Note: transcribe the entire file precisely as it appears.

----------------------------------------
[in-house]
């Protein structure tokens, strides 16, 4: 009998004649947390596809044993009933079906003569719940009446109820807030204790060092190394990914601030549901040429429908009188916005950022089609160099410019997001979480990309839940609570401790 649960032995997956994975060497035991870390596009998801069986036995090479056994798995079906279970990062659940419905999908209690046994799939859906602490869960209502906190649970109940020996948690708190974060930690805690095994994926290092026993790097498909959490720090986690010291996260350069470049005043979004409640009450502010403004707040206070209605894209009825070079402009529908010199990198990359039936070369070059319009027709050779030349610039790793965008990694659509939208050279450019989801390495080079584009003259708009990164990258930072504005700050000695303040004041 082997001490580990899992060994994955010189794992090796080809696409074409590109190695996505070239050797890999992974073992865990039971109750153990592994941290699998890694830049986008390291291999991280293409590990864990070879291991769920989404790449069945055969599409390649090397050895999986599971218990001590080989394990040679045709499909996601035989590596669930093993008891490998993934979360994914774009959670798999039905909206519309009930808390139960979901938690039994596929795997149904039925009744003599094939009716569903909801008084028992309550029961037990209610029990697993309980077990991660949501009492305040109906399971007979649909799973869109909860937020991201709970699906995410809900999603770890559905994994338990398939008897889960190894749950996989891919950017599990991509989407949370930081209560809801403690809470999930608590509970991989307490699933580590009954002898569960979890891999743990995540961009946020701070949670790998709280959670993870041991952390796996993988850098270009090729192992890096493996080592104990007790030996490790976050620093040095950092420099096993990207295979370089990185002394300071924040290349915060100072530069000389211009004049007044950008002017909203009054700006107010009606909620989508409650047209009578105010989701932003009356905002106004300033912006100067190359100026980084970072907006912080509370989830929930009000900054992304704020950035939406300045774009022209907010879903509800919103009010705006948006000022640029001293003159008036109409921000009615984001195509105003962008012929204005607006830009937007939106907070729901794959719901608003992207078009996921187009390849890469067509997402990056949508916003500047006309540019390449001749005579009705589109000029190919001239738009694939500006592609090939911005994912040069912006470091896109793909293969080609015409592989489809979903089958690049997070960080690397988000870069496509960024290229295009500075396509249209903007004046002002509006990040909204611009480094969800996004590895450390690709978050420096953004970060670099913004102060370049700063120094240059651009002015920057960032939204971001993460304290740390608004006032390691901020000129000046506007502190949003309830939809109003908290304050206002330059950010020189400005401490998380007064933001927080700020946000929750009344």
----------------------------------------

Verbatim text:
[in-house]
């Protein structure tokens, strides 16, 4: 009998004649947390596809044993009933079906003569719940009446109820807030204790060092190394990914601030549901040429429908009188916005950022089609160099410019997001979480990309839940609570401790 649960032995997956994975060497035991870390596009998801069986036995090479056994798995079906279970990062659940419905999908209690046994799939859906602490869960209502906190649970109940020996948690708190974060930690805690095994994926290092026993790097498909959490720090986690010291996260350069470049005043979004409640009450502010403004707040206070209605894209009825070079402009529908010199990198990359039936070369070059319009027709050779030349610039790793965008990694659509939208050279450019989801390495080079584009003259708009990164990258930072504005700050000695303040004041 082997001490580990899992060994994955010189794992090796080809696409074409590109190695996505070239050797890999992974073992865990039971109750153990592994941290699998890694830049986008390291291999991280293409590990864990070879291991769920989404790449069945055969599409390649090397050895999986599971218990001590080989394990040679045709499909996601035989590596669930093993008891490998993934979360994914774009959670798999039905909206519309009930808390139960979901938690039994596929795997149904039925009744003599094939009716569903909801008084028992309550029961037990209610029990697993309980077990991660949501009492305040109906399971007979649909799973869109909860937020991201709970699906995410809900999603770890559905994994338990398939008897889960190894749950996989891919950017599990991509989407949370930081209560809801403690809470999930608590509970991989307490699933580590009954002898569960979890891999743990995540961009946020701070949670790998709280959670993870041991952390796996993988850098270009090729192992890096493996080592104990007790030996490790976050620093040095950092420099096993990207295979370089990185002394300071924040290349915060100072530069000389211009004049007044950008002017909203009054700006107010009606909620989508409650047209009578105010989701932003009356905002106004300033912006100067190359100026980084970072907006912080509370989830929930009000900054992304704020950035939406300045774009022209907010879903509800919103009010705006948006000022640029001293003159008036109409921000009615984001195509105003962008012929204005607006830009937007939106907070729901794959719901608003992207078009996921187009390849890469067509997402990056949508916003500047006309540019390449001749005579009705589109000029190919001239738009694939500006592609090939911005994912040069912006470091896109793909293969080609015409592989489809979903089958690049997070960080690397988000870069496509960024290229295009500075396509249209903007004046002002509006990040909204611009480094969800996004590895450390690709978050420096953004970060670099913004102060370049700063120094240059651009002015920057960032939204971001993460304290740390608004006032390691901020000129000046506007502190949003309830939809109003908290304050206002330059950010020189400005401490998380007064933001927080700020946000929750009344």